Space agency leaders from the United States, Europe, Canada, Japan and Russia met in Tokyo, Japan, December 6, 2002, to review and further promote International Space Station (ISS) cooperation. The meeting participants reviewed in detail the significant progress that has been made in the development and deployment of the ISS elements and in the implementation of the ISS Program Action Plan adopted at the last Heads of Agency meeting in June 2002. This Plan provided the framework for the Partnership’s efforts over the last six months to select an option path to meet the utilization and resource requirements of the ISS.
At this meeting, the participants unanimously endorsed an option path that enables maximised ISS utilization in the 2006/2007 timeframe through greater use of ISS research elements. The implementation of an expanded scientific program on ISS would be supported by phased growth of ISS capabilities, significantly increased quantity of permanent crew, with crew rescue initially provided by additional Soyuz crew rescue vehicles and eventually by both Soyuz and Orbital Space Plane. Additional Space shuttle, and other vehicle support would also enhance this unique on-orbit research facility. The participants also agreed upon a process for selecting an ISS configuration beyond the accommodation of the remaining International Partner elements. This process includes further technical and programmatic assessment, cost estimation, and internal budgetary reviews by each partner. It will lead to approval of a configuration option recommendation in March 2003, the selection of a revised ISS configuration option by June/July 2003, and agreement on a configuration by December 2003.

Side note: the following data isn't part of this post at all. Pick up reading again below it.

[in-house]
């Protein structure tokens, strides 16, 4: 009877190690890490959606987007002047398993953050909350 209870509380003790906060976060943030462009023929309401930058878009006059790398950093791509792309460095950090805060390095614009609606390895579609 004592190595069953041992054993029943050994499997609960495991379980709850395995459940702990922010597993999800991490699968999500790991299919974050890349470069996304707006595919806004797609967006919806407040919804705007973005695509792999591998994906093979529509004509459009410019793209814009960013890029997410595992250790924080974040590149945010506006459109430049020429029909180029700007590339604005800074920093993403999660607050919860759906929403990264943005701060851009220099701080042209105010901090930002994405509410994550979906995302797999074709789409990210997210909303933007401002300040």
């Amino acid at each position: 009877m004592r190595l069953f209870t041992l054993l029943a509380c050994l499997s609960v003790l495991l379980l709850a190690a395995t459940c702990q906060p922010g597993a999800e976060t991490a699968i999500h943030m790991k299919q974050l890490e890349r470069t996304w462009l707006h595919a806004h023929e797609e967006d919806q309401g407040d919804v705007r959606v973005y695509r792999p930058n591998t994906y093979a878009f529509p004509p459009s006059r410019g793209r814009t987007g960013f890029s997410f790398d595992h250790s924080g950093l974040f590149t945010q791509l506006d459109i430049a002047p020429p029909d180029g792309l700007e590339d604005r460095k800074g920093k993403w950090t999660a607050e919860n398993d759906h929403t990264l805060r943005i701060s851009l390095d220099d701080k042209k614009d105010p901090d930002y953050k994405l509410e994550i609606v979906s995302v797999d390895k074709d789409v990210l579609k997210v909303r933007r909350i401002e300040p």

The Partners noted with great enthusiasm the continuing success of ISS assembly activities and confirmed that development of the remaining ISS elements is proceeding as planned. They look forward to successful accommodation of key ISS partner elements by February 2004 that allows the accommodation of remaining partner ISS utilization and infrastructure elements. This will enable improved scientific and technological capabilities in the 2006/2007 timeframe.
They also highlighted the third year of permanent human presence and research on board the ISS and the recent successful launch of the ISS Expedition Six crew. This crew will concentrate on assembly tasks and the conduct of essential scientific research on behalf of all of the ISS Partners to improve life on Earth while exploring the frontier of space. The Partners look forward to increasing tangible benefits of this unprecedented international cooperation as the Partnership proceeds with assembly, and increased utilization of, this world-class research facility.
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